Doberman Pinscher Puppies for Sale in Idaho, ID
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Doberman Pinscher Characteristics
The muscular build, shiny coat, and regal appearance of the Doberman Pinscher might make you think of them as canine nobility. While these dogs are bred and well suited for a guard dog position or police K-9 unit role, they have the ability to make great family companions when trained properly.
Doberman Pinschers originated in Germany during the late 1800s, primarily bred as guard dogs. While their exact ancestry is unknown, the Doberman is thought to be a mixture of the German Pinscher, the Rottweiler, and the lesser-known Black and Tan Terrier. They typically stand between 24-28 inches and weigh between 60-80 pounds, often with a red or blue coat.
Doberman Pinschers are a single-coat breed and are moderate shedders throughout the year, so regular grooming is recommended, and frequent brushing will ensure stray hair is kept to a minimum. They are also sensitive to cold weather due to their thin coat, so keeping them indoors during the winter is recommended.
They've gained a reputation as cold and unwelcoming (likely due to their intimidating appearance), but those who have owned a Dobie know they can be as sweet and loving as a Labrador or Bischon Friese when properly trained.
While they can be trained to be great household pets, they are extremely active and require a lot of exercise. The Doberman Pinscher does not do well in small spaces, and a large yard is recommended to prevent bad behavior and escape attempts. They also require adequate mental stimulation and frequent socialization in order to keep them on their best behavior.
How dog-friendly is Idaho?
We have to be honest that Idaho has some areas to improve in its dog-friendly status. But not to worry, the state does have some great highlights! It’s a stellar travel destination for people who travel with their pets and has some very dog-friendly cities.
Overall, the two leading studies rank Idaho as 36th and 47th for pet-friendliness. Since there are only 50 states, this isn’t the best. The studies compare states by their adherence to important factors like pet-friendly accommodations, access to pet services, animal cruelty laws, and even pet-friendly outdoor space.
Pawsafe, an animal welfare site, ranks Idaho 47th. Idaho lags behind other states mainly because of its lax animal cruelty laws related to abuse, neglect, fighting, or pet care standards.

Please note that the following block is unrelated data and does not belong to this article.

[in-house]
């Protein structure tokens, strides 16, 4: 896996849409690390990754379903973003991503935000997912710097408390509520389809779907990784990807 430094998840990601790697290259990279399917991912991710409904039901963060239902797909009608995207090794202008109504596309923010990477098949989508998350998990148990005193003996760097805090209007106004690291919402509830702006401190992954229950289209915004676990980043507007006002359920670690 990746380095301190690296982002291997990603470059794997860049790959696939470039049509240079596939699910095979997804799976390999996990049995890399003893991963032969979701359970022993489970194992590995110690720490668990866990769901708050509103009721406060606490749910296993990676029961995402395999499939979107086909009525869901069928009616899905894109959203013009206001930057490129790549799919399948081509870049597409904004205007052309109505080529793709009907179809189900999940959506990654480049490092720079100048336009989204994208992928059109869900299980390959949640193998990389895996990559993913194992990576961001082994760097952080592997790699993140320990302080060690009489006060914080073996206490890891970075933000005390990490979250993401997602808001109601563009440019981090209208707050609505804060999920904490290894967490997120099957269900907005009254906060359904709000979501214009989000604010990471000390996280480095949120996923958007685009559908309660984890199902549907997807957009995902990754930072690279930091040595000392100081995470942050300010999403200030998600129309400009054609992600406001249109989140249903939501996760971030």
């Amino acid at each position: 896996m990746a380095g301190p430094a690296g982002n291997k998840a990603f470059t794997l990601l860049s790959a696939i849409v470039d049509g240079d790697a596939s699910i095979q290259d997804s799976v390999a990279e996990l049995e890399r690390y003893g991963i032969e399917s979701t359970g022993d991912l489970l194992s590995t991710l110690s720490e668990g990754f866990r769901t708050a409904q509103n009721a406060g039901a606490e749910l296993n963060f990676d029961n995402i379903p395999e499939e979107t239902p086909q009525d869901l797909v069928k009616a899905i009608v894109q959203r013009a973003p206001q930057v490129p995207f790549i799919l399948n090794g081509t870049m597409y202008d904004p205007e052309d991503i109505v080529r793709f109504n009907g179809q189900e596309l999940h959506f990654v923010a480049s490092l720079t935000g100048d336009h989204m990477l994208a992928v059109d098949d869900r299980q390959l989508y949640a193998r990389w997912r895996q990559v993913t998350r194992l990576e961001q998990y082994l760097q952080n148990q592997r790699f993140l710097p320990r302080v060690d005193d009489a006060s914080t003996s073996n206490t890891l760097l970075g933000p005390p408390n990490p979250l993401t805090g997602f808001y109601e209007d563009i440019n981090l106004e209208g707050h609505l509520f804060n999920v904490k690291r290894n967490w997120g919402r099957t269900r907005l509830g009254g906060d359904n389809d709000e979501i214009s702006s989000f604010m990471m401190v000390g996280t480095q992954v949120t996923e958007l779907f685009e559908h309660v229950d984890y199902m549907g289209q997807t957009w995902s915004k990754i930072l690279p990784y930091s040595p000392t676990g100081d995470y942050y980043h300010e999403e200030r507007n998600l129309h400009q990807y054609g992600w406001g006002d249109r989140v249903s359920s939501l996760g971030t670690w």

Safewise, a safety review site, ranked Idaho a little bit higher as the 36th most pet-friendly state in the country. Combining these two studies together puts Idaho towards the middle of the pack of pet-friendly states.
Room to grow!
Are cities in Idaho pet-friendly?
Wallethub is a finance site, but they also publish a fantastic review scoring the 100 biggest cities in the U.S. on their friendliness to pets.
Boise is both Idaho’s capital and largest city, with a population of about a quarter-million. Wallethub’s study ranks Boise in the 13th position for pet-friendly cities in the U.S. Boise scored 38th in pet budget, 48th in pet health and wellness, and 12th in outdoor pet-friendliness.
Best of all? Boise scored as number one for dog parks in a survey by the Trust for Public Land. The city has 5.7 dog parks per 100,000 people.
A few more facts for dog-lovers in Idaho
BringFido lists Idaho as a pet-friendly travel destination with over 1,200 verified pet-friendly hotels and motels.
Thirty-three percent of Idaho residents own a dog, which is slightly below the national dog ownership rate of 40%.
What kinds of dogs do Idaho residents love? According to the American Kennel Club (AKC), the most popular dogs in Idaho are Labradors, German Shepherds, and Retrievers. Other popular breeds include Huskies, Basset Hounds, and Beagles.
Animal welfare & dog shelters in Idaho
Idaho saved 29,564 dogs and cats during 2020. However, 1,728 animals were reported killed over this same period.
Twenty-one out of 33 of the animal shelters within Idaho are no-kill shelters, which is higher than many other states. Idaho also has an average save rate of 86%. This is below the 90% mark needed to be considered a no-kill state, but not too far off.
Doberman Pinschers Everywhere in Idaho
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